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Yosh Uchida, US Judo Hall of Fame: 1993

Yoshihiro “Yosh” Uchida, a San Jose State graduate and former coach who played a crucial role in promoting judo in America, passed away at the age of 104. Uchida was a prominent figure at San Jose State for over eight decades, transforming the school into a powerhouse in the martial art of judo. He organized the first collegiate national championship in 1960 and led San Jose State to over 40 titles. Uchida was instrumental in making judo an Olympic sport, with its debut in the 1964 Tokyo Games.

Born on April 1, 1920, in Calexico and raised in Garden Grove, Uchida took up judo at the age of 10. After attending Fullerton Junior College and then transferring to San Jose State, he became a student-coach for the judo program. His life took a dramatic turn when he was drafted into the U.S. Army during World War II, while his family was sent to internment camps.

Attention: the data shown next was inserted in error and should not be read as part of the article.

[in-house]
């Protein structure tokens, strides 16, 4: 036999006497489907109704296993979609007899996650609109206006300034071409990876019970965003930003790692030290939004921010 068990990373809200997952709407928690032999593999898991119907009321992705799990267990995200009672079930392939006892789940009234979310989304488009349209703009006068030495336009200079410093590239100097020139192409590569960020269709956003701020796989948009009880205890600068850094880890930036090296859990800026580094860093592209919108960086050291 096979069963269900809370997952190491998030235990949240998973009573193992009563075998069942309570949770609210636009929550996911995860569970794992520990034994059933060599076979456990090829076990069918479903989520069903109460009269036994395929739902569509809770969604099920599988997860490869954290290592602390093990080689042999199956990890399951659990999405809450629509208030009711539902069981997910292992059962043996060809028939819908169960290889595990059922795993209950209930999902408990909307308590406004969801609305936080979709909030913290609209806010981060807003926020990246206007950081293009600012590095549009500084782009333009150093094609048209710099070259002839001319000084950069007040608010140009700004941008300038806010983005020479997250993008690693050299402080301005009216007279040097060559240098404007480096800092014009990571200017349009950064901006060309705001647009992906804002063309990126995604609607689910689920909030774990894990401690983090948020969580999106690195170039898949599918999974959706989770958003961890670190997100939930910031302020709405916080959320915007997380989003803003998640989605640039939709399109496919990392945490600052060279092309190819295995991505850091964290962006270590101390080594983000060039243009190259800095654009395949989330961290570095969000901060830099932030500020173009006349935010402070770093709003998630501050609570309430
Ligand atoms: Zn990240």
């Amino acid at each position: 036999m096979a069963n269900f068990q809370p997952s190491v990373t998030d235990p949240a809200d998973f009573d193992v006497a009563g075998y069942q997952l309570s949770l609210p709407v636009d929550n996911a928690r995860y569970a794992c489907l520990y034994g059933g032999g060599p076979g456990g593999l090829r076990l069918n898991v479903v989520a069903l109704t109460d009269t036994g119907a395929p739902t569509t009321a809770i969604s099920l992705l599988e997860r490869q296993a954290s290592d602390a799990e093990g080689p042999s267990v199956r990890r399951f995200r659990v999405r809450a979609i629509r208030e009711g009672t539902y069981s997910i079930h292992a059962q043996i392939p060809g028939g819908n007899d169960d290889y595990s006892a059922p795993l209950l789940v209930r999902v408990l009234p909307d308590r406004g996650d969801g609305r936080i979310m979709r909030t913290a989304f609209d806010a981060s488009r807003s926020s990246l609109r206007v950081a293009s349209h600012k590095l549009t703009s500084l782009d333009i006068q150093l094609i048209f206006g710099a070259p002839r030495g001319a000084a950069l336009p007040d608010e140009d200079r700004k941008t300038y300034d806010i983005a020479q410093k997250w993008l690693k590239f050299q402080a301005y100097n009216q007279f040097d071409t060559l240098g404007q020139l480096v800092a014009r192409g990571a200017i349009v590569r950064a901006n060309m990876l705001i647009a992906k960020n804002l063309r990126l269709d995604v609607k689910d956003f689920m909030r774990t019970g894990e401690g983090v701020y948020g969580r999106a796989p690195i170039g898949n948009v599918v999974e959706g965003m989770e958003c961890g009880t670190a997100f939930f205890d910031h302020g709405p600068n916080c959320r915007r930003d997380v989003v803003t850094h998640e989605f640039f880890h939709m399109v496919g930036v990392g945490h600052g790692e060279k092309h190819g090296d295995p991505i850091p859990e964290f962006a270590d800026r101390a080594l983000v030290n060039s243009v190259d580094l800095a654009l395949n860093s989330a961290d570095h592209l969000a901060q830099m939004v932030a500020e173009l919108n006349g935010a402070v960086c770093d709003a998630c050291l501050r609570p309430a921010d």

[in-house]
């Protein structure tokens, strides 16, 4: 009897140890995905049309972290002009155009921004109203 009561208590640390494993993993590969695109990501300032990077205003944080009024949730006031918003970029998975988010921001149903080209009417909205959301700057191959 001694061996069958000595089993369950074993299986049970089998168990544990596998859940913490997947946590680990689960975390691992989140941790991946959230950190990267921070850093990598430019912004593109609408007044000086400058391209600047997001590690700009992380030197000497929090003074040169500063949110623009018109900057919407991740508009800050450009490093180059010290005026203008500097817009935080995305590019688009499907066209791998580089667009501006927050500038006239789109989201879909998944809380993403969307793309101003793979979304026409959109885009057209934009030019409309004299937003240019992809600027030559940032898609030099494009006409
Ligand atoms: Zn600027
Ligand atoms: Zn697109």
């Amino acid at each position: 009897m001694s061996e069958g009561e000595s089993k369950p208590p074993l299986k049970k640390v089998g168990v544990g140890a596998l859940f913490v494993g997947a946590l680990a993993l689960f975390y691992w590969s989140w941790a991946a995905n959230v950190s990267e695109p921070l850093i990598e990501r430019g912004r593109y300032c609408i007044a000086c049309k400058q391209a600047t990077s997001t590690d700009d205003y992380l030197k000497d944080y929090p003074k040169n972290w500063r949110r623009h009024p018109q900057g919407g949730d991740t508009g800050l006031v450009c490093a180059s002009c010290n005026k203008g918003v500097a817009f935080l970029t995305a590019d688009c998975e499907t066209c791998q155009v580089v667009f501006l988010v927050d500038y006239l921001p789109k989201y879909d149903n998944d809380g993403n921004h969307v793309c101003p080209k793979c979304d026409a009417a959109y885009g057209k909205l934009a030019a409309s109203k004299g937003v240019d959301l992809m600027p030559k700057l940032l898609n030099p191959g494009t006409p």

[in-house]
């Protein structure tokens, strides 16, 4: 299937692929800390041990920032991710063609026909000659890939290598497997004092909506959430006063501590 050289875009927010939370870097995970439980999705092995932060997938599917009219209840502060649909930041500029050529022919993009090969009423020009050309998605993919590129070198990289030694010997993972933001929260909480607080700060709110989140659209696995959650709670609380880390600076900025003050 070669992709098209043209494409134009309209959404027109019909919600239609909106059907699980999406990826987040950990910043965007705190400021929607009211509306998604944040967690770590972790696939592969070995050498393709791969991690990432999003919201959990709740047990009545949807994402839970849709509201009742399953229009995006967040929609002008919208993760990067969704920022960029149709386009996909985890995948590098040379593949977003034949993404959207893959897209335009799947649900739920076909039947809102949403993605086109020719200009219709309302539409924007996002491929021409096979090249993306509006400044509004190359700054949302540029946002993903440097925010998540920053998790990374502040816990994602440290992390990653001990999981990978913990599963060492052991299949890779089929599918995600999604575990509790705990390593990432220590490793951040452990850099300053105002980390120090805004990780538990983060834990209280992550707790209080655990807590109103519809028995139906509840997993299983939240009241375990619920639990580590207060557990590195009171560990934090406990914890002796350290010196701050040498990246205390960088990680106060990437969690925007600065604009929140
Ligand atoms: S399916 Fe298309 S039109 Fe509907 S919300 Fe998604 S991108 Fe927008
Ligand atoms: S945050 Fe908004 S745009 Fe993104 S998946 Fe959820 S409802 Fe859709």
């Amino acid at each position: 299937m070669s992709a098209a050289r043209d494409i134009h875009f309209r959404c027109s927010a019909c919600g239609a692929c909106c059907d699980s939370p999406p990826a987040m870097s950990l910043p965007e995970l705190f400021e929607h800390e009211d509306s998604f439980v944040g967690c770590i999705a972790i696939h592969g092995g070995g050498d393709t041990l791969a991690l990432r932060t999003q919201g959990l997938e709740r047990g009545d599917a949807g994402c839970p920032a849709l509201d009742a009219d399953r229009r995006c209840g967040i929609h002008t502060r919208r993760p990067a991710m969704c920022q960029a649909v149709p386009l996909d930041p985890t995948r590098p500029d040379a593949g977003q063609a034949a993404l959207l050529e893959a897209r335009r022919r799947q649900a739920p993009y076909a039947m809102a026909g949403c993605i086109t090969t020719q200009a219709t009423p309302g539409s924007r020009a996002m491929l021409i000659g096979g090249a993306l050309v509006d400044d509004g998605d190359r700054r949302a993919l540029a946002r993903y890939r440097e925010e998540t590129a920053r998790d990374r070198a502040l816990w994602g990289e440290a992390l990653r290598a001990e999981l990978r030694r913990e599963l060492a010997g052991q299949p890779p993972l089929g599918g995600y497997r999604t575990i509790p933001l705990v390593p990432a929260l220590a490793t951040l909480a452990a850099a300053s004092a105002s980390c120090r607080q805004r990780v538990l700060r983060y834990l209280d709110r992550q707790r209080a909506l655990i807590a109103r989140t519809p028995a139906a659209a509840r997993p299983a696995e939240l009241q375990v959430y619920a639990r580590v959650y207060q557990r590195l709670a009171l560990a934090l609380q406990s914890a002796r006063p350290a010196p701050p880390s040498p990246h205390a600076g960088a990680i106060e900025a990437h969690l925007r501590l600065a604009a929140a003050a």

After the war, Uchida returned to San Jose State and resumed his work in judo, despite facing significant racism. He graduated with a degree in biological science in 1947 and continued to develop the judo program at the university. Uchida also built a successful business career, owning a chain of medical laboratories.

Uchida’s contributions to judo and his community were profound. He founded the Japanese American Chamber of Silicon Valley and the National Collegiate Judo Association. San Jose State’s judo program thrived under his guidance, becoming a major center for the sport on the West Coast.

He is survived by his daughters Lydia Uchida-Sakai and Aileen Uchida, grandchildren Michael and Kyle Sakai, and step-grandchildren Abigail and Jared Shapiro. Memorial service details are yet to be announced.